The transition to a carbon-free energy system requires a huge energy storage capacity to match renewable production with the consumer demand. The current mature electrochemical storage technologies that are technically able to satisfy such operation, such as lithium-ion batteries and vanadium redox flow batteries, are based on too scarce elements to satisfy such capacity need.
Zinc batteries have emerged in the past decade as a suitable candidate for this challenge. They show high power, decent energy density and long cycling using nearly-neutral aqueous electrolytes, MnO2 as cathode and metallic zinc as anode. They present attractive material price and availability, as well as safe and environmentally benign components.
On the other hand, zinc/air batteries could allow 3-5 times the specific energy of current Li-ion batteries at a lower cost, making an ideal choice for electric vehicles. However, their durability is often limited, and the mechanisms that lead to their failure are generally poorly understood.
For both battery chemistries, complex deposition and dissolution mechanisms are involved in the main and in side reactions. The research line lead by Dr. Dino Tonti aims to contribute to the understanding of mechanisms and improve performance by combining new materials and advanced characterization.
Dr. Dino Tonti is a chemist at ICMAB. He has worked on surface science and optical techniques, synthesis of colloidal nanoparticles, carbons and battery materials. He is currently involved in metal-air batteries within several topics: development of novel electrode architectures, study of electrolyte additives, and characterization of electrochemical processes by analysis of discharge products and in situ monitoring. The present work will be supported by the collaboration with Dr. Laura Simonelli and Dr. Andrea Sorrentino, beamline scientists for x-ray absorption and microscopy at the ALBA Synchrotron, where part of the experiments will be designed and carried out.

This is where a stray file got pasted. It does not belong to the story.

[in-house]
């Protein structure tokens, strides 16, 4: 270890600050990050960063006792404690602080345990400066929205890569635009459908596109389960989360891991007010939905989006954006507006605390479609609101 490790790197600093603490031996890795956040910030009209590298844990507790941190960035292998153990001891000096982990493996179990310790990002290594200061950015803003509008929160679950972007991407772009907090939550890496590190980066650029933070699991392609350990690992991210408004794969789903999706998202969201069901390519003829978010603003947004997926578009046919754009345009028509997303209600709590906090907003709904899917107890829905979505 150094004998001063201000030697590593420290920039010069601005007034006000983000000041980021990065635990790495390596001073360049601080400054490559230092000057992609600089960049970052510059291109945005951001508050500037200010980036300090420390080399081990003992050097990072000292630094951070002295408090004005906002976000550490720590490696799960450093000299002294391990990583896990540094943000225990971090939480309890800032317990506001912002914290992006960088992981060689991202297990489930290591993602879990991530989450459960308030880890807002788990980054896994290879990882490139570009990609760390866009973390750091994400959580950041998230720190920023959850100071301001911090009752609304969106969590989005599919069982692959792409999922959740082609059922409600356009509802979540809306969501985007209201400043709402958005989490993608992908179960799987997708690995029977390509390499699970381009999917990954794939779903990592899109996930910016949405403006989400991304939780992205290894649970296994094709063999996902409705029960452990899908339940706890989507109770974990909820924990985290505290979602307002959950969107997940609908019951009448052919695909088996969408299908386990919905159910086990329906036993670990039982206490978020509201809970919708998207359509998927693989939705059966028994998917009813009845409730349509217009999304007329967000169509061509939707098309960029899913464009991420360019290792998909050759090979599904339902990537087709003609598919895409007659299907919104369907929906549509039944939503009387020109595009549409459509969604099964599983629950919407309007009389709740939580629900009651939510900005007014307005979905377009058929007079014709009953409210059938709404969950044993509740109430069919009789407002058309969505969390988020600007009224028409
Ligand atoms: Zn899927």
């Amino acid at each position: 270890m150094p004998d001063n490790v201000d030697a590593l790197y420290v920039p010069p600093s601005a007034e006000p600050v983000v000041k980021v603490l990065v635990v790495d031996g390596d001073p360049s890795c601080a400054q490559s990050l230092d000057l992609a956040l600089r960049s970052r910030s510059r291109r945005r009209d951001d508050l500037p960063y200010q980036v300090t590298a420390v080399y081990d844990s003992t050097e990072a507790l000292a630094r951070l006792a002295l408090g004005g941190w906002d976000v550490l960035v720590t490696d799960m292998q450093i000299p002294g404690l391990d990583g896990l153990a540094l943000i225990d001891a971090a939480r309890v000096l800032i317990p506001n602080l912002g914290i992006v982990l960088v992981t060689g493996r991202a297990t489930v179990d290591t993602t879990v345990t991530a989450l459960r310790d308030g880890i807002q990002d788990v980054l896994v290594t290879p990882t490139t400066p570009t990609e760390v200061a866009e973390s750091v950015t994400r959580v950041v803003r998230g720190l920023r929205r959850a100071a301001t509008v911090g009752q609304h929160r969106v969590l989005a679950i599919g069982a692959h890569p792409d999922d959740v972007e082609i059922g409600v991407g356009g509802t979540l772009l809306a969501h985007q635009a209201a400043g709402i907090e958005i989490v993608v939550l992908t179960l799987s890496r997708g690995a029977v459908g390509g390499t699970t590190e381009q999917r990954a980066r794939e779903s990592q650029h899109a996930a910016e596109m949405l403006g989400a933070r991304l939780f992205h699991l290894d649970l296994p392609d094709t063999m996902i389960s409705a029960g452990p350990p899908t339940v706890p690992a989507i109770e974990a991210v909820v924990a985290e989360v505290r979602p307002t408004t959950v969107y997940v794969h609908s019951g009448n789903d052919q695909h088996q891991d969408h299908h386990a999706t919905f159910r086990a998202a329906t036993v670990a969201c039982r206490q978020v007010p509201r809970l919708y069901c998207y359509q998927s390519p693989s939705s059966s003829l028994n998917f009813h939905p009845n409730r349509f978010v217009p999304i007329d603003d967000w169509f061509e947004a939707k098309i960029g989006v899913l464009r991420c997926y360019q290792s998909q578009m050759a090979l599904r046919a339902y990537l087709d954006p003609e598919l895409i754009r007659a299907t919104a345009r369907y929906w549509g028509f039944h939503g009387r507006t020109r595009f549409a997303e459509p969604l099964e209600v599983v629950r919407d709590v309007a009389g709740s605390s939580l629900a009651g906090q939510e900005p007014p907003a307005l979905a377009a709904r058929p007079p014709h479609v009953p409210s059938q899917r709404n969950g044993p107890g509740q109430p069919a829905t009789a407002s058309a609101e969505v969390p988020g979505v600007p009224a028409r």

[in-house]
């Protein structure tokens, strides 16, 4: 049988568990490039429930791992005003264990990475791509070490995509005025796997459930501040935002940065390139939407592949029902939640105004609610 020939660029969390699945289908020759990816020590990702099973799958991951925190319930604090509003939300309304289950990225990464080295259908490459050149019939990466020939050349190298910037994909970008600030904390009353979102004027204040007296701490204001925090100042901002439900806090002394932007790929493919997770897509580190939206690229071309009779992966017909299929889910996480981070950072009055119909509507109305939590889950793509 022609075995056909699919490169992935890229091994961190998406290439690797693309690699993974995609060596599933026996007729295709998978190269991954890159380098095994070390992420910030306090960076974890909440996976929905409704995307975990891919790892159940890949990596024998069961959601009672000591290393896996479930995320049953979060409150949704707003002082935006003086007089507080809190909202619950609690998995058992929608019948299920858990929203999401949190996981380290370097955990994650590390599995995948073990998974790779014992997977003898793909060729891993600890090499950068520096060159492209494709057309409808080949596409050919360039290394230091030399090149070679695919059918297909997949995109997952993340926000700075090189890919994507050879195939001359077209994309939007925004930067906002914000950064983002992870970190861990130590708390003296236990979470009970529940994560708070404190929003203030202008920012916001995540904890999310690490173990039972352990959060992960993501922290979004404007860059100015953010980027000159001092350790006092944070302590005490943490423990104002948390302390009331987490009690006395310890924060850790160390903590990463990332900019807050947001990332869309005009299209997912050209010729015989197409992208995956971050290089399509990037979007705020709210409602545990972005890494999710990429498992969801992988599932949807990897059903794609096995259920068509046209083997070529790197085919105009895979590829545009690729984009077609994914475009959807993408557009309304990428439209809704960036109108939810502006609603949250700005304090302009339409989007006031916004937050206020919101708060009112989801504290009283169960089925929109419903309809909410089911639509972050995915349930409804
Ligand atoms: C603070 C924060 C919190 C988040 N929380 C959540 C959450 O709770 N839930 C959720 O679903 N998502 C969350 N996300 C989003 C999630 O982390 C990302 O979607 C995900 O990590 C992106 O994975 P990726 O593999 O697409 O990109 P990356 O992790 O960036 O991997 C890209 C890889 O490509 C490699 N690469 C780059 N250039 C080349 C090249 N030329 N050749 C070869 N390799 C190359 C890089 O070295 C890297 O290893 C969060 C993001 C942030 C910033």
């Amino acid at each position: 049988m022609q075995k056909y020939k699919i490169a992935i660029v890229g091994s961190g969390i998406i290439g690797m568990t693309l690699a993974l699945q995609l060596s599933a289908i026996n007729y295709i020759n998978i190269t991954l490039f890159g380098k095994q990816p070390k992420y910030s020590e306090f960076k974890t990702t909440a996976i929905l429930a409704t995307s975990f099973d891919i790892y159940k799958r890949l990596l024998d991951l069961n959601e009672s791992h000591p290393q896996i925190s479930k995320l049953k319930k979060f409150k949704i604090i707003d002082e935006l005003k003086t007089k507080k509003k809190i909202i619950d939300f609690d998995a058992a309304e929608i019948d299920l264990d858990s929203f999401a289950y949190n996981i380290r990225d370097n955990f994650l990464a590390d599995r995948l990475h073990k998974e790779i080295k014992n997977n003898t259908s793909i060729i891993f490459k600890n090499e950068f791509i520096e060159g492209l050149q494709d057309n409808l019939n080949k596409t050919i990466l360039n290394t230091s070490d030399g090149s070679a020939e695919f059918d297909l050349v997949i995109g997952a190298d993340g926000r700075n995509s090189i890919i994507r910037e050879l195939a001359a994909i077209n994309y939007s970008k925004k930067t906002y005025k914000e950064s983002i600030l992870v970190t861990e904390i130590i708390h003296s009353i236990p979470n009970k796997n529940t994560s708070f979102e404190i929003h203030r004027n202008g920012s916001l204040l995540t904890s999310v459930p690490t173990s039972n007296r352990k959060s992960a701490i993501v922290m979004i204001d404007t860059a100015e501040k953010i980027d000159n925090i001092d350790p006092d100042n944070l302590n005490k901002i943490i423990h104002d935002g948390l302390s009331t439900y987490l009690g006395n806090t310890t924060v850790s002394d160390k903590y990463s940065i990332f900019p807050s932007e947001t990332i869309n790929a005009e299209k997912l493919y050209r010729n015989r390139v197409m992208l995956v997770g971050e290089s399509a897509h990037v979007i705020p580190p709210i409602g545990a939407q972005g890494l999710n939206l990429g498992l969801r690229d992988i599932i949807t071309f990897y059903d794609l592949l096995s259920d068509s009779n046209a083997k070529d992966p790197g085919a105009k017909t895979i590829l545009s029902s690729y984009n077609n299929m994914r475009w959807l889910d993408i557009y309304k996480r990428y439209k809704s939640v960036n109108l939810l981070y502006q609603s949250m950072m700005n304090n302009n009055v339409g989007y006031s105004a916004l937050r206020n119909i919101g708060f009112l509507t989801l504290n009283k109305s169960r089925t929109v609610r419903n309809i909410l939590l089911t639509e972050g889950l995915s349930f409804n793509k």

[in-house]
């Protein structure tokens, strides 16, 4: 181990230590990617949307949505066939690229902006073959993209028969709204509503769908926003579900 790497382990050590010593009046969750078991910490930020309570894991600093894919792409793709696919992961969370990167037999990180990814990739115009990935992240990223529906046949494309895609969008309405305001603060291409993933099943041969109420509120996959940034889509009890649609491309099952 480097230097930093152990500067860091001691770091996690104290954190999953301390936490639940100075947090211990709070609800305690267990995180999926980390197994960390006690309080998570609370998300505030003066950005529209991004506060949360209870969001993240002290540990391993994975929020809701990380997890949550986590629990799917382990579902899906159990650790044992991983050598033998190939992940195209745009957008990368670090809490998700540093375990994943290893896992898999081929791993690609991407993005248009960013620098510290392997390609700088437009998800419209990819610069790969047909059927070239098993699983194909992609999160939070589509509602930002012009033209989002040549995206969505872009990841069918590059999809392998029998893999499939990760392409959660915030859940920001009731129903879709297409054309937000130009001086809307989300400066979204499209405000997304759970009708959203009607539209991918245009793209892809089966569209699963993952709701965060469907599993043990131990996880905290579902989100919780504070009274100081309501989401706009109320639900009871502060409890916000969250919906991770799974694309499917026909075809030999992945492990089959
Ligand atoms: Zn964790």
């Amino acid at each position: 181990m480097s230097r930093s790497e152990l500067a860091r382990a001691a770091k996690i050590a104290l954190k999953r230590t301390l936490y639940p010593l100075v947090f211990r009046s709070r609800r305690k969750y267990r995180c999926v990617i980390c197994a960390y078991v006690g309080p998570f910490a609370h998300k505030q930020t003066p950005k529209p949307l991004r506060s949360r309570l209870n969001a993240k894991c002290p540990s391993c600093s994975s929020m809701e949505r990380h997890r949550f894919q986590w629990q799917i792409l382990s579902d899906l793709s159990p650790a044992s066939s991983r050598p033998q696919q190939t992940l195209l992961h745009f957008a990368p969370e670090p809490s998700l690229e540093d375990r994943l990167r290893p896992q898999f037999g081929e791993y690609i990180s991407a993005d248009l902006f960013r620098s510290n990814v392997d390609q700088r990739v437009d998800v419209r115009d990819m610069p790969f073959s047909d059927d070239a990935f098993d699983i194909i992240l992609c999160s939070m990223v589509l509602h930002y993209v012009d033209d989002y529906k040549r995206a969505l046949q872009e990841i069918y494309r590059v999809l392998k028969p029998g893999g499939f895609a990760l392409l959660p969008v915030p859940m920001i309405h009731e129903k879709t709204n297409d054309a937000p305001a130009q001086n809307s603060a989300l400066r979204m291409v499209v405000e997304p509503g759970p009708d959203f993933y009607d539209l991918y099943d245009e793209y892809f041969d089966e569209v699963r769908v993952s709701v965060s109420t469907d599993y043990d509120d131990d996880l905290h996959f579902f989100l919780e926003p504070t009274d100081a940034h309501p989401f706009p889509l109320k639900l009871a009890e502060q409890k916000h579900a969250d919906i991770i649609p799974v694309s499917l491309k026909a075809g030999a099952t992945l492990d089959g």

Dissolution and precipitation reactions that govern zinc batteries are often sensitive to the operating conditions, the electrode architecture, cell geometry and the electrolyte composition. The overall mechanism is extraordinarily complex and leads to a wide range of performances. A key factor to understand the reaction mechanism and to control rechargeability is the composition and morphology of the products deposited on both electrodes during the discharge and charge processes. This work will study the evolution of these precipitates, and relate them to several factors such as the electrode texture, the presence of solid or soluble catalysts or other additives in the electrolyte able to control the stability of reaction intermediates. This information will help to minimize formation of side products, and produce precipitate architectures that promote the most efficient removal.
The student will participate to the development of more efficient zinc battery electrodes using different compositions, textures, and electrolytes, focusing on the investigation of the electrode materials before, during and after operation, with emphasis on imaging and spectroscopic operando techniques. The evolution under different conditions will be also rationalized by multiscale continuum modelling, with the aim to design optimal electrode architectures.
In particular he/she will:
- Process electrodes, assemble cells and test their electrochemistry
- Design specific operando experiments to follow the formation of compounds during electrochemical cycling
- Model electrochemical deposition and dissolution processes by finite element tools
Required degree: MSc or equivalent in Physics, Chemistry, Nanotechnology, Chemical engineering or Materials Science.
Valuable experience: electrochemical techniques, electrodeposition, electrochemical energy storage, electron microscopy, x-ray absorption, data analysis.